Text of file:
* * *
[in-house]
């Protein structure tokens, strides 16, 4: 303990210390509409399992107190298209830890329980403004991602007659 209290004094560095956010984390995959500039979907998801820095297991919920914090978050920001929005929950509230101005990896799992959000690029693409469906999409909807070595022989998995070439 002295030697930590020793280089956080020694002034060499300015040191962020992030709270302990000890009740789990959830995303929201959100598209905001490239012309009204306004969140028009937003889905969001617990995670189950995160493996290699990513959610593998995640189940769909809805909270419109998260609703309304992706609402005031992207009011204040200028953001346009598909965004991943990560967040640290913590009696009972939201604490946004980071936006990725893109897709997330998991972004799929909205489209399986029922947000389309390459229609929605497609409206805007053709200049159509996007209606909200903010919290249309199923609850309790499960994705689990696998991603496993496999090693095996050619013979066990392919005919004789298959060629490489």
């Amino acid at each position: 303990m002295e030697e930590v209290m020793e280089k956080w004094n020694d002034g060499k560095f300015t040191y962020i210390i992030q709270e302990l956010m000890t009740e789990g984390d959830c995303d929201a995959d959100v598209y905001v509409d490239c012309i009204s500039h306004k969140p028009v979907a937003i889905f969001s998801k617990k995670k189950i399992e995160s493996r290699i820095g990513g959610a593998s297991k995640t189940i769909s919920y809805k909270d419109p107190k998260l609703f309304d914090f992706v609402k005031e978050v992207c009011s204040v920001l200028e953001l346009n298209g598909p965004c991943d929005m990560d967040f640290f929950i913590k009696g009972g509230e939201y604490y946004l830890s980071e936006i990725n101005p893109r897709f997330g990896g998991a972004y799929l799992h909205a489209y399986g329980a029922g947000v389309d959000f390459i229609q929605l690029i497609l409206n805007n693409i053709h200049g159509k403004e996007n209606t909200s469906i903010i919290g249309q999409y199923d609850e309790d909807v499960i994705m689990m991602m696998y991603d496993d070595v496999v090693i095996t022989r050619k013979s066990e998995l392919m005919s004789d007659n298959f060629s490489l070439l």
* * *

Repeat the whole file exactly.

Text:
[in-house]
């Protein structure tokens, strides 16, 4: 303990210390509409399992107190298209830890329980403004991602007659 209290004094560095956010984390995959500039979907998801820095297991919920914090978050920001929005929950509230101005990896799992959000690029693409469906999409909807070595022989998995070439 002295030697930590020793280089956080020694002034060499300015040191962020992030709270302990000890009740789990959830995303929201959100598209905001490239012309009204306004969140028009937003889905969001617990995670189950995160493996290699990513959610593998995640189940769909809805909270419109998260609703309304992706609402005031992207009011204040200028953001346009598909965004991943990560967040640290913590009696009972939201604490946004980071936006990725893109897709997330998991972004799929909205489209399986029922947000389309390459229609929605497609409206805007053709200049159509996007209606909200903010919290249309199923609850309790499960994705689990696998991603496993496999090693095996050619013979066990392919005919004789298959060629490489």
């Amino acid at each position: 303990m002295e030697e930590v209290m020793e280089k956080w004094n020694d002034g060499k560095f300015t040191y962020i210390i992030q709270e302990l956010m000890t009740e789990g984390d959830c995303d929201a995959d959100v598209y905001v509409d490239c012309i009204s500039h306004k969140p028009v979907a937003i889905f969001s998801k617990k995670k189950i399992e995160s493996r290699i820095g990513g959610a593998s297991k995640t189940i769909s919920y809805k909270d419109p107190k998260l609703f309304d914090f992706v609402k005031e978050v992207c009011s204040v920001l200028e953001l346009n298209g598909p965004c991943d929005m990560d967040f640290f929950i913590k009696g009972g509230e939201y604490y946004l830890s980071e936006i990725n101005p893109r897709f997330g990896g998991a972004y799929l799992h909205a489209y399986g329980a029922g947000v389309d959000f390459i229609q929605l690029i497609l409206n805007n693409i053709h200049g159509k403004e996007n209606t909200s469906i903010i919290g249309q999409y199923d609850e309790d909807v499960i994705m689990m991602m696998y991603d496993d070595v496999v090693i095996t022989r050619k013979s066990e998995l392919m005919s004789d007659n298959f060629s490489l070439l």